4) Hamilton Reflects Challenges We Face Today
If history’s role in society is in part to help us understand contemporary problems, Hamilton does so masterfully. It raises questions about everything from gender inequality to gun violence, from the role of government to the place of immigrants in American society. Perhaps its most salient reflection is on today’s racial inequalities. The simple choice of casting people of color to play the parts of the founding generation makes a strong statement. Miranda himself has said that he wrote the musical in part because he was tired of playing “gangsters.” But the meaning goes deeper than that. One of the cast’s only white actors plays King George, who sings that he must, “kill your friends and family to remind you of my love.” The diverse cast fights the tyranny of a delusional white man.
5) It Celebrates Democracy
For some, the fact that the story of this particular Founding Father celebrates democracy is ironic. After all, Alexander Hamilton did not trust democracy, and he pushed to consolidate power in the hands of a cabal of wealthy men. But that historical reality does not detract from the musical’s overarching message. If anything, Hamilton’s elitism emphasizes Hamilton’s egalitarianism. We can see, and hear, how far the nation has come, from a government that favored the powerful few to one in which all Americans can claim a voice. Miranda’s musical also recognizes that our democracy profoundly influenced world history. People around the globe drew on the American example as a source of inspiration for revolutions of their own, until several nations overtook the United States in their commitment to democracy. It is no coincidence that at the start of the musical, the French hero Lafayette can barely keep a beat, but by the end of the show, he has the most sophisticated lyrics. Modern democracy, like hip hop, was an American creation, but after a certain point, it no longer belonged to the United States.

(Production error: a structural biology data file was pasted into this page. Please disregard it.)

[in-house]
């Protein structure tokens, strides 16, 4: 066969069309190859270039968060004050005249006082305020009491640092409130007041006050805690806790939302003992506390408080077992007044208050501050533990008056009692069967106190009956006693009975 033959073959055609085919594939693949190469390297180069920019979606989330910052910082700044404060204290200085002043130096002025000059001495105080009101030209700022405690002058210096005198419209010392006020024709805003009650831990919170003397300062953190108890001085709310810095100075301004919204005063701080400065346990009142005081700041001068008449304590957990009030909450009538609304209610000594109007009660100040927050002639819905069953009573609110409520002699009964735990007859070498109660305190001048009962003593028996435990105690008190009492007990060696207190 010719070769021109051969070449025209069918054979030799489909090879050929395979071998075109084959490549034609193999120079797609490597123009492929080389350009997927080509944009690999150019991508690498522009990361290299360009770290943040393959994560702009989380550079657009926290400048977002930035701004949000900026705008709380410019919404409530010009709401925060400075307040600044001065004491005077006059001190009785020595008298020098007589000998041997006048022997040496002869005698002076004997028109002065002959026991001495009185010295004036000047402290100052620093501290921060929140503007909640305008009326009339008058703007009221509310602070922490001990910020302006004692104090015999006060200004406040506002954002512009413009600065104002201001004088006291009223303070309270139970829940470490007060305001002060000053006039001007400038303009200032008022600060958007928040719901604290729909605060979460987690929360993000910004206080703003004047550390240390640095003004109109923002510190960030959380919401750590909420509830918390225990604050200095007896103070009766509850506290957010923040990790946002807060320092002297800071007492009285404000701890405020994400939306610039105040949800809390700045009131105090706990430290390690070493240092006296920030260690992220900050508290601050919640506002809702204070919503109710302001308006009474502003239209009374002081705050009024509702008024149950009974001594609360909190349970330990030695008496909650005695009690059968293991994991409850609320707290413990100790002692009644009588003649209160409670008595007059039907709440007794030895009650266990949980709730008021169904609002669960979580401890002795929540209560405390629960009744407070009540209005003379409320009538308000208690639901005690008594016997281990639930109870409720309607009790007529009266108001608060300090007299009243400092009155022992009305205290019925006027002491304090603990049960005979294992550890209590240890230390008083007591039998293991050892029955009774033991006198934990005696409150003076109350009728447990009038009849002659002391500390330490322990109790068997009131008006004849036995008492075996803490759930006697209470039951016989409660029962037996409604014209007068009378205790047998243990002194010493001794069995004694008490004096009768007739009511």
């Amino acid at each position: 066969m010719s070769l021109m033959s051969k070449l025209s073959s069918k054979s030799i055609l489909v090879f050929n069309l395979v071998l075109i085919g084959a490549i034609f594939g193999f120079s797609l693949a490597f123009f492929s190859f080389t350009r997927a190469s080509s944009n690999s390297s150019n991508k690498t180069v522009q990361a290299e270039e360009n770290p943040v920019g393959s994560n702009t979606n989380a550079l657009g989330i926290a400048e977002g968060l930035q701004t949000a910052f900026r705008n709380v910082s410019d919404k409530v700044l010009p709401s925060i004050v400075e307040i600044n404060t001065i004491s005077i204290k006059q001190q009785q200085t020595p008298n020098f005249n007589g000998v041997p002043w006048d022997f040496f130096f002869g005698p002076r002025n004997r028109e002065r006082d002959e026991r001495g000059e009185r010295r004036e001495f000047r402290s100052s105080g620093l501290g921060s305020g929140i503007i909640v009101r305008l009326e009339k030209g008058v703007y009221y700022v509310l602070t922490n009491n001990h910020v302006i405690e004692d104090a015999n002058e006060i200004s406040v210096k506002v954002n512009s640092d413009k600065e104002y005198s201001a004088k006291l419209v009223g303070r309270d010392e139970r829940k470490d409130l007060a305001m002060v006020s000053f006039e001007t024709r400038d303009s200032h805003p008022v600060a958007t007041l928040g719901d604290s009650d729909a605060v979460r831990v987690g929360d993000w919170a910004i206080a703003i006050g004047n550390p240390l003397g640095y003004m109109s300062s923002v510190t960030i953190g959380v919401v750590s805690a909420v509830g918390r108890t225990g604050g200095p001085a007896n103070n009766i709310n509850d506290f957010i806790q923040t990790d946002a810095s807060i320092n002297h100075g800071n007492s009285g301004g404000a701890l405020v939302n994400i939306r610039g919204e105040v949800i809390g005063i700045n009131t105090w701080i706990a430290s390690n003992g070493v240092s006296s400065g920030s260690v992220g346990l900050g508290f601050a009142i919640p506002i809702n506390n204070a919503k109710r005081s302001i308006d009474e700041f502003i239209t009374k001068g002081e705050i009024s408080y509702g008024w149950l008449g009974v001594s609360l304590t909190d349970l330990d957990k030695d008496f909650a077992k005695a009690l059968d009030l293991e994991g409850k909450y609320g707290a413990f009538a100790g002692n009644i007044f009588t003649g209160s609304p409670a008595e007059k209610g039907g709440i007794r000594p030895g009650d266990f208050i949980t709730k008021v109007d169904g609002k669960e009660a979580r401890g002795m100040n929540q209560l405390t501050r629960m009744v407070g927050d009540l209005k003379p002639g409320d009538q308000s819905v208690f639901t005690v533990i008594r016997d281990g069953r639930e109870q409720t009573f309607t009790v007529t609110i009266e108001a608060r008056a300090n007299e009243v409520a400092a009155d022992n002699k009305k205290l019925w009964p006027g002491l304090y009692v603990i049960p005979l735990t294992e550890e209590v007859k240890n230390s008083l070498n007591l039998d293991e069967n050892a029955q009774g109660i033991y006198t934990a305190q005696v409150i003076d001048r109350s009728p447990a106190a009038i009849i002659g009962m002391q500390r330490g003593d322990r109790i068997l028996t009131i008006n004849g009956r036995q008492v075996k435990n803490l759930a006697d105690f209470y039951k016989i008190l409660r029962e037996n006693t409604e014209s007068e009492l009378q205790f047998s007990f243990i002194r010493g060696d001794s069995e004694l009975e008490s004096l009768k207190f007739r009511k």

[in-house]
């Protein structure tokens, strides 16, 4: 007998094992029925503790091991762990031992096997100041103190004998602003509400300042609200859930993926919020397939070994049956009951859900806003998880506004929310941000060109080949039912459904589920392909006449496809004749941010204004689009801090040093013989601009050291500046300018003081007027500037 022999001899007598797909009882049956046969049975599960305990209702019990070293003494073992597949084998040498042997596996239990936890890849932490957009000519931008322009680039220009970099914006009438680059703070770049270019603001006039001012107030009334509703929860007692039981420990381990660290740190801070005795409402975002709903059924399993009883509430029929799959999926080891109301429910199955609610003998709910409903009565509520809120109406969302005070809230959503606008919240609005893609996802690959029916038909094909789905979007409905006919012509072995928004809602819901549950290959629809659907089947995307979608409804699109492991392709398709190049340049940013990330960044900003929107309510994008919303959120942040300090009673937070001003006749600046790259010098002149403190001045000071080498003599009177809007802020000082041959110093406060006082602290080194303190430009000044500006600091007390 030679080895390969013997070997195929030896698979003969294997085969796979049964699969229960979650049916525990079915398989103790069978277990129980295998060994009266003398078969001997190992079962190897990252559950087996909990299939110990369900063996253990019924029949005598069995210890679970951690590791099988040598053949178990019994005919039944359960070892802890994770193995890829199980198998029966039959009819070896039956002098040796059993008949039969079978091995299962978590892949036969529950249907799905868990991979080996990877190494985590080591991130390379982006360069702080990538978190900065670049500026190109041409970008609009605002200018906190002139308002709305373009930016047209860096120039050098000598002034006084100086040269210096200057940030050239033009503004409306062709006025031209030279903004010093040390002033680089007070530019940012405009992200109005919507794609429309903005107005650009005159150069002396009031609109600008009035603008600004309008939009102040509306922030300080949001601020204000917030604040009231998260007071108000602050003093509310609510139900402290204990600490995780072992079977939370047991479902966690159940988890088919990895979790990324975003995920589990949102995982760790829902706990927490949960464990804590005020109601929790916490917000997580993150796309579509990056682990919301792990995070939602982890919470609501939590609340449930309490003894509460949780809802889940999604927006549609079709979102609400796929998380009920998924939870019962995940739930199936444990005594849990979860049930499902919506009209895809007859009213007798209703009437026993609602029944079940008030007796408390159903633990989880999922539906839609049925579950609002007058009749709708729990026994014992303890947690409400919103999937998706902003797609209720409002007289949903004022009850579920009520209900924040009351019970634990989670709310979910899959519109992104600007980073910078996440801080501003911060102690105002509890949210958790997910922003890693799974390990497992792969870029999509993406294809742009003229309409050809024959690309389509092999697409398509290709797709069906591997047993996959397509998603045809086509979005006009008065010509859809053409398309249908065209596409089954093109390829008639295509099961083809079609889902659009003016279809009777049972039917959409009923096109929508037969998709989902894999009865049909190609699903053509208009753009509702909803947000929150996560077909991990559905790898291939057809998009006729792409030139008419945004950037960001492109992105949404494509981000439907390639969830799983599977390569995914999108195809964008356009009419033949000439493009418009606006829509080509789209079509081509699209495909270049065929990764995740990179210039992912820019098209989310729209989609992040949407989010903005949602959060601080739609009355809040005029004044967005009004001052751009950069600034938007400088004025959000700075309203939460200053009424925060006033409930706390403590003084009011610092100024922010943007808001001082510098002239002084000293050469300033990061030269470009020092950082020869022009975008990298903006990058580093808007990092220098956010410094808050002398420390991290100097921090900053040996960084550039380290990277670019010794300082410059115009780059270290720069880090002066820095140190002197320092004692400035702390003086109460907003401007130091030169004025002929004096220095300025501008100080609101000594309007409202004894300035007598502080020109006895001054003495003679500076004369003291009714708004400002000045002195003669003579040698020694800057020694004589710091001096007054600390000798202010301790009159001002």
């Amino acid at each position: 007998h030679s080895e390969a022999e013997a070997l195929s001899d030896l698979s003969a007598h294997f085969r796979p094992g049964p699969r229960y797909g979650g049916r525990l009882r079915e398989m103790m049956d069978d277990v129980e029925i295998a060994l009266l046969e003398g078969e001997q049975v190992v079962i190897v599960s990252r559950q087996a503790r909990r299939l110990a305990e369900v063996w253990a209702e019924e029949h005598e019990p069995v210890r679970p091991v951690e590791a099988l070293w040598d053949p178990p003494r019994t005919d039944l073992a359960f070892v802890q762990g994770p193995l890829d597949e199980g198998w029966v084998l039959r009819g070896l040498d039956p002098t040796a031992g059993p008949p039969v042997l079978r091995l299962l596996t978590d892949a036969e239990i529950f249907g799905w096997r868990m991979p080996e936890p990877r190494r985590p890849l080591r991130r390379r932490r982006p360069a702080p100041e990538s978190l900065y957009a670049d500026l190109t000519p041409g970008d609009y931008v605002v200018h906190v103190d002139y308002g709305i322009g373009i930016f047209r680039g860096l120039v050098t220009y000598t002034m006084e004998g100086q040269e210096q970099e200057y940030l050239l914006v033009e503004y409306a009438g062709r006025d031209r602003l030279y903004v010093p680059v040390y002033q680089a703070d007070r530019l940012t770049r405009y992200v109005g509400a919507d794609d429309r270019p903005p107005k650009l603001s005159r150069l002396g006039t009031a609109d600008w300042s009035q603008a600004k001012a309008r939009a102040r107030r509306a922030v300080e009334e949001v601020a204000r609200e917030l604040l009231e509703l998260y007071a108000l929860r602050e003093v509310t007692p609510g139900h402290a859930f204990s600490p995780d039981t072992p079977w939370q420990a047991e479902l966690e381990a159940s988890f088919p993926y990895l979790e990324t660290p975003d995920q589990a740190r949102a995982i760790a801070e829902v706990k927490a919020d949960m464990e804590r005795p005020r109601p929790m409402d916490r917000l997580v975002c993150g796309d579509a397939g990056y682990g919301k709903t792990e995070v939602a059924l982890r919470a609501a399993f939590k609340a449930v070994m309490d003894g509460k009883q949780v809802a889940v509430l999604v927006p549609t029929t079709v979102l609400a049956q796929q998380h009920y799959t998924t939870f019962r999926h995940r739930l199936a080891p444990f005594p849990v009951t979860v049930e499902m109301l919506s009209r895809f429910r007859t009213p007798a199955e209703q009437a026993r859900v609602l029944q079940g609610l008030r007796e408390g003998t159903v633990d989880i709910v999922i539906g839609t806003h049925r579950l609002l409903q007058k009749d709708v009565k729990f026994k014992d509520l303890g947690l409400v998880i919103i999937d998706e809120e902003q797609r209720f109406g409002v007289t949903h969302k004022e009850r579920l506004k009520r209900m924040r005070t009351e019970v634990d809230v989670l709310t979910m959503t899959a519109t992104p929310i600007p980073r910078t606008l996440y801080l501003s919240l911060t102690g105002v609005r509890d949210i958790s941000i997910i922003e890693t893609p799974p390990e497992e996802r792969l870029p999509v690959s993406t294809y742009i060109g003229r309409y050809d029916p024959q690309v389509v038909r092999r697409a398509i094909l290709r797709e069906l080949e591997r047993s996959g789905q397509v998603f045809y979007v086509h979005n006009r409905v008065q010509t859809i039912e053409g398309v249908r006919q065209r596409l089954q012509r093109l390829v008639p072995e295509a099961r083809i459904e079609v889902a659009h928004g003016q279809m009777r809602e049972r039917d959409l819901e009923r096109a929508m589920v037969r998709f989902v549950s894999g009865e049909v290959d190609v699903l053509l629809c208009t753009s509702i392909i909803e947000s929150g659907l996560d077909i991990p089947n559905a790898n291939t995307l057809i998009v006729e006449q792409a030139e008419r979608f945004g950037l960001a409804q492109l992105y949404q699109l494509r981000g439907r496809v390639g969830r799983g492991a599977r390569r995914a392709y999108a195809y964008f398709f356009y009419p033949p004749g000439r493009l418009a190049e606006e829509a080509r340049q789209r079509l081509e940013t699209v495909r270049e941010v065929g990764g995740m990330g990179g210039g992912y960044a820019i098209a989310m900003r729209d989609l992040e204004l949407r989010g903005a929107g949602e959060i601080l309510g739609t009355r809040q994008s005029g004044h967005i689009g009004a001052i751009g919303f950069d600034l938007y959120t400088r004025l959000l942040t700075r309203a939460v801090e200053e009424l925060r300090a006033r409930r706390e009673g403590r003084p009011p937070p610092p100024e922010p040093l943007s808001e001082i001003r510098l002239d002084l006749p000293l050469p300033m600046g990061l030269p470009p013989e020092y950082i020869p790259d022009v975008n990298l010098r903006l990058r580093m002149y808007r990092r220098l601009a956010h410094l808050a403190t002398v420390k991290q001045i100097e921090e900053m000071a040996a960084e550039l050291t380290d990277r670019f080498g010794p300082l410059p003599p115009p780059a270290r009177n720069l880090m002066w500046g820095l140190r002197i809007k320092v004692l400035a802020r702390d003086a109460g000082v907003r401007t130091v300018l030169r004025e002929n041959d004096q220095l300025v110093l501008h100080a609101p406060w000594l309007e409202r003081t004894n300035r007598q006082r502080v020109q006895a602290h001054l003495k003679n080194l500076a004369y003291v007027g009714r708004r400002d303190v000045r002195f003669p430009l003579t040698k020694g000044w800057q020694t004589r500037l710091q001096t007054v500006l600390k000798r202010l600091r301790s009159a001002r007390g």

6) It Challenges Our Certainty of the Past
Hamilton’s greatest strength is that it questions what we know as “truth.” The final song asks, “Who lives, who dies, who tells your story?” It points out that the Founders not only took part in history, but actively engaged in recording and manipulating it to their advantage. And they tried to silence those who threatened their legacies. The Founders praised early American political thinker Mercy Otis Warren for her support during the Revolution, but blacklisted her when she wrote a damning account of the young Republic. Warren saw that the United States was beginning to emulate the centralized power, hierarchy, and inequality of the British, and did not shy away from criticizing the nation’s leaders for it. Her former friends silenced her, and were so successful in doing so that few Americans today have heard of Warren, one of our nation’s greatest Revolutionary writers. Hamilton grapples with the silences and uncertainties of the historical record. The musical reminds us to reflect on whose stories we tell, and to practice humility as well as history.